Israelis, Palestinians, Arabs jointly tackle climate change
The Middle East and Northern Africa (MENA) region is one of the most vulnerable to climate change. It’s already being hit disproportionately by rising temperatures, water scarcity and desertification. And the outlook for the future is grim.
These are all compelling reasons for experts in the region to collaborate more, say the organizers of a conference on agriculture, water and food security. The conference, which was attended by experts from Israel, the occupied Palestinian territories and several Arabic and Muslim countries, aimed to develop practical programs to address regional challenges.
“So much can be done in this region by cooperating across borders,” said William Wechsler, senior director of the N7 Initiative which organized the conference held last week in the capital of the United Arab Emirates, Abu Dhabi. The initiative promotes collaboration between Israel and Arab and Muslim nations that have signed the Abraham Accords, a deal brokered in 2020 to normalize relations between Israel and several Arab countries, including Morocco, the United Arab Emirates and Bahrain.
“For example, water can be made more available, food prices can be lowered, and people’s lives can be made more secure,” said Wechsler, listing the advantages of potential cooperations.
Wechsler believes agriculture is an ideal basis for climate change collaboration. Not only is it a field where progress can be made quickly, it could also have a big impact on people’s lives across the MENA region.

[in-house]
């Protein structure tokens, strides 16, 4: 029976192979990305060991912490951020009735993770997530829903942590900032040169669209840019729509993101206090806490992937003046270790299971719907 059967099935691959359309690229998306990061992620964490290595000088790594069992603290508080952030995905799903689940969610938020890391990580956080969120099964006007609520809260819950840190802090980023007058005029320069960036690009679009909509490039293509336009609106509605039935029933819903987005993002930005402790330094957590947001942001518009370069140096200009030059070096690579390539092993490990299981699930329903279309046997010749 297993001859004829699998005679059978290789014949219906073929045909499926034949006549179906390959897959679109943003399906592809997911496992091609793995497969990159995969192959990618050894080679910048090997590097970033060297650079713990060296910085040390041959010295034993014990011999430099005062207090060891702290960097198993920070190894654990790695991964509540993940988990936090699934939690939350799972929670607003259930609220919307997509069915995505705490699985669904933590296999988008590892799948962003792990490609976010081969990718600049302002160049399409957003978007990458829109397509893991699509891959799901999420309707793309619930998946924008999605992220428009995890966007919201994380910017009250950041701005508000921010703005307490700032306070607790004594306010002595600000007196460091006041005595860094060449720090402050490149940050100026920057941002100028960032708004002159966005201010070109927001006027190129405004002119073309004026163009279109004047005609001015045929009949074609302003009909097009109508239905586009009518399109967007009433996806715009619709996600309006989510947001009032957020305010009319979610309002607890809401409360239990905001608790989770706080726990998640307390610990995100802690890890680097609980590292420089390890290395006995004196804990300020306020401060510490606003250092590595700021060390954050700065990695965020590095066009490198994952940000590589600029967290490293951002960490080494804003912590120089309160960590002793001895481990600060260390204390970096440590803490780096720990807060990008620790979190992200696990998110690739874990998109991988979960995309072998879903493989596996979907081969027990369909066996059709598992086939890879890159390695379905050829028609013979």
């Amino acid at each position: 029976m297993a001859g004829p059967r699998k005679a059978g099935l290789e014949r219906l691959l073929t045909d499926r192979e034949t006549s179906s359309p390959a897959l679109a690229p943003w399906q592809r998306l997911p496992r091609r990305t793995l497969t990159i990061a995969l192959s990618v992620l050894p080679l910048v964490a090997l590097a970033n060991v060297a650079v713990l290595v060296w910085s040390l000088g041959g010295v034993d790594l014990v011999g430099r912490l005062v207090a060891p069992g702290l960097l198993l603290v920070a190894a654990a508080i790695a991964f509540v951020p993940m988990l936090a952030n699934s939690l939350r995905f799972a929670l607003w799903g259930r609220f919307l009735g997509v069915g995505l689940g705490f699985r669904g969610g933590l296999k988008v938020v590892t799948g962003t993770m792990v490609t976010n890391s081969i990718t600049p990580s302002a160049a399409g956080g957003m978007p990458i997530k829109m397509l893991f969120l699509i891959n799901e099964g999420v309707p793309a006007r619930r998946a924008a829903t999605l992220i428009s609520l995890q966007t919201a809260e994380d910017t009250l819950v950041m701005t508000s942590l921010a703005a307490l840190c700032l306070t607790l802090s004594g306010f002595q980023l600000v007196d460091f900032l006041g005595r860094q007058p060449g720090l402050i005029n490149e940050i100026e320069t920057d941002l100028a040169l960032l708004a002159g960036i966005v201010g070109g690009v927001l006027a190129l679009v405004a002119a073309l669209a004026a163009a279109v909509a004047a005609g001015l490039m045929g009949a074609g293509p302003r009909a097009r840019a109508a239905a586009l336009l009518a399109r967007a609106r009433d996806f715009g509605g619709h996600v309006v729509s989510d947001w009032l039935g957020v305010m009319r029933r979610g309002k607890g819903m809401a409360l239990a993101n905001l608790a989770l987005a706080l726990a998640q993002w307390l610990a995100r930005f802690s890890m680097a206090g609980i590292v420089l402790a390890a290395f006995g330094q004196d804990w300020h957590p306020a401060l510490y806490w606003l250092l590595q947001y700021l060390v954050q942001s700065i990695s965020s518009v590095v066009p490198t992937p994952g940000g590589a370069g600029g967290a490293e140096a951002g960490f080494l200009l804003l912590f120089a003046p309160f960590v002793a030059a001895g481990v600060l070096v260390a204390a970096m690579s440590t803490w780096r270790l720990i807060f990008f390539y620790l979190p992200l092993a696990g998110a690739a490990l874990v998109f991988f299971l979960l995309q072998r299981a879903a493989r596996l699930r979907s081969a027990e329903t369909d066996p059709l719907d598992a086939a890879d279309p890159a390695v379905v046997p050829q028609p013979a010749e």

“If we miss the opportunity to address climate change now, the window of opportunity will eventually close,” Wechsler warned.
Although there are challenges to establishing governments and private sector cooperations, Wechsler believes those actively involved in tackling climate change and its effects are keen to work together.
“At the end of the day, scientists and engineers are practical people who are interested in solving problems, no matter where they are from,” Wechsler told DW.
Difficult to find funding for joint projects
For conference participant Faouzi Bekkaoui, the director of Morocco’s National Agricultural Research Institute, Israel has much to offer his country.
“Israeli expertise relates in particular to water usage efficiency, such as irrigation systems and developing more resilient crops and varieties,” he told DW.
Morocco is among the world’s most water-stressed countries, according to a World Bank 2022 report, and its agricultural sector is badly affected by the water shortage and climate change.
“Israel also made significant progress in biotechnology or genomics, and all these areas could be beneficial for Morocco, as well,” he said.
But funds for joint Moroccan-Israeli projects or academic exchanges are limited. Bekkaoui has now applied to the US-based Merck Foundation, which funds projects between Israel and the Arab countries that signed the Abraham Accords, for a grant.
The region lacks a tradition of cross-border academic cooperations.
“Most national research administrations … have limited pathways to grant research funding to foreign organizations,” said Youssef Wehbe, a researcher at the National Center of Meteorology in Abu Dhabi, in a recent podcast by the Middle East Institute.